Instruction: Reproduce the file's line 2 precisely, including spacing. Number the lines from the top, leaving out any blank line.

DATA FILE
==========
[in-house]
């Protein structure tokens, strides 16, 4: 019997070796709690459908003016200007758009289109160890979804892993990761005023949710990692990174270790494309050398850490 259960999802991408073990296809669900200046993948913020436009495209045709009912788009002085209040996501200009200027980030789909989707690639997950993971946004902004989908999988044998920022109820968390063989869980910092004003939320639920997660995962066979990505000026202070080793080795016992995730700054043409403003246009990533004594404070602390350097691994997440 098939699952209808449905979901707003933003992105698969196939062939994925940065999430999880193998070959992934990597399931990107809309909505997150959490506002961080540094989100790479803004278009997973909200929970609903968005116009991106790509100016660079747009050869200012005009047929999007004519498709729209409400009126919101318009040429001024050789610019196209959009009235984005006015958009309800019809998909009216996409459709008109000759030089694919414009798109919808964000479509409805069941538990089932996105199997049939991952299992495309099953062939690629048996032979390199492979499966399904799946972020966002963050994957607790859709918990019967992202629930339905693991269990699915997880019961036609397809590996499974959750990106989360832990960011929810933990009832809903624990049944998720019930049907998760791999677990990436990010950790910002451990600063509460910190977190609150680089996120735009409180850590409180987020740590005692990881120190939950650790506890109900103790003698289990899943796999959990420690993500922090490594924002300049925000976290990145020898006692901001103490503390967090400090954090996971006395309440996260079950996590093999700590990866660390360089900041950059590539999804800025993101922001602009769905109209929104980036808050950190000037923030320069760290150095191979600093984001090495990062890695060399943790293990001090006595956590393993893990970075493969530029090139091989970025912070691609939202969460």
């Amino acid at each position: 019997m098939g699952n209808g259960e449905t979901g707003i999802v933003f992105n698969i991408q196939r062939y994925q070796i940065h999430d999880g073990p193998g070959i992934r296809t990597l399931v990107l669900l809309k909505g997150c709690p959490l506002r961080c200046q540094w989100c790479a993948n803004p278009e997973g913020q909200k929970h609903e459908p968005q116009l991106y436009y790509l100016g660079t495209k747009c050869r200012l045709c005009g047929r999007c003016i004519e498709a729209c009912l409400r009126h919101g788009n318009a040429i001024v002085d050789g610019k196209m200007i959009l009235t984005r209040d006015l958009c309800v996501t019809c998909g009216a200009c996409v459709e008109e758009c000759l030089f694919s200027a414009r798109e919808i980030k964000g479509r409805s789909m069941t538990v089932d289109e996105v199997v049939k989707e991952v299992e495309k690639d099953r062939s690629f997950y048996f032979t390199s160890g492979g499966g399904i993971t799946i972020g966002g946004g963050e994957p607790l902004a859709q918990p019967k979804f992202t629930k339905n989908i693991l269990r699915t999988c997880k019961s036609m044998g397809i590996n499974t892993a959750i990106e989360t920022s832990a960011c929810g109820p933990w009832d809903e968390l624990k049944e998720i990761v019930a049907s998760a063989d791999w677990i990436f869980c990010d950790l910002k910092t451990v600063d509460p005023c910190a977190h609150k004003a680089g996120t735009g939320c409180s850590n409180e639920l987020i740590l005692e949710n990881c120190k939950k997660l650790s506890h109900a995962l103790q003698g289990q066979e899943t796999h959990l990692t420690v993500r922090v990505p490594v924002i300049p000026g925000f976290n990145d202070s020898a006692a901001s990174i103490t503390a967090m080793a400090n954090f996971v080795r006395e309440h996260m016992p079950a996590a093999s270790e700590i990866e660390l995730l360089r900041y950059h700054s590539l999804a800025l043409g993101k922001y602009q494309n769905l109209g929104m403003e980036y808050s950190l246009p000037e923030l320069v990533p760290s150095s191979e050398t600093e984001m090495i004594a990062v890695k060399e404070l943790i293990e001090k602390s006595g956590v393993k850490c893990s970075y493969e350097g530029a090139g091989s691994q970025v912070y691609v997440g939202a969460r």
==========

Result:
């Protein structure tokens, strides 16, 4: 019997070796709690459908003016200007758009289109160890979804892993990761005023949710990692990174270790494309050398850490 259960999802991408073990296809669900200046993948913020436009495209045709009912788009002085209040996501200009200027980030789909989707690639997950993971946004902004989908999988044998920022109820968390063989869980910092004003939320639920997660995962066979990505000026202070080793080795016992995730700054043409403003246009990533004594404070602390350097691994997440 098939699952209808449905979901707003933003992105698969196939062939994925940065999430999880193998070959992934990597399931990107809309909505997150959490506002961080540094989100790479803004278009997973909200929970609903968005116009991106790509100016660079747009050869200012005009047929999007004519498709729209409400009126919101318009040429001024050789610019196209959009009235984005006015958009309800019809998909009216996409459709008109000759030089694919414009798109919808964000479509409805069941538990089932996105199997049939991952299992495309099953062939690629048996032979390199492979499966399904799946972020966002963050994957607790859709918990019967992202629930339905693991269990699915997880019961036609397809590996499974959750990106989360832990960011929810933990009832809903624990049944998720019930049907998760791999677990990436990010950790910002451990600063509460910190977190609150680089996120735009409180850590409180987020740590005692990881120190939950650790506890109900103790003698289990899943796999959990420690993500922090490594924002300049925000976290990145020898006692901001103490503390967090400090954090996971006395309440996260079950996590093999700590990866660390360089900041950059590539999804800025993101922001602009769905109209929104980036808050950190000037923030320069760290150095191979600093984001090495990062890695060399943790293990001090006595956590393993893990970075493969530029090139091989970025912070691609939202969460």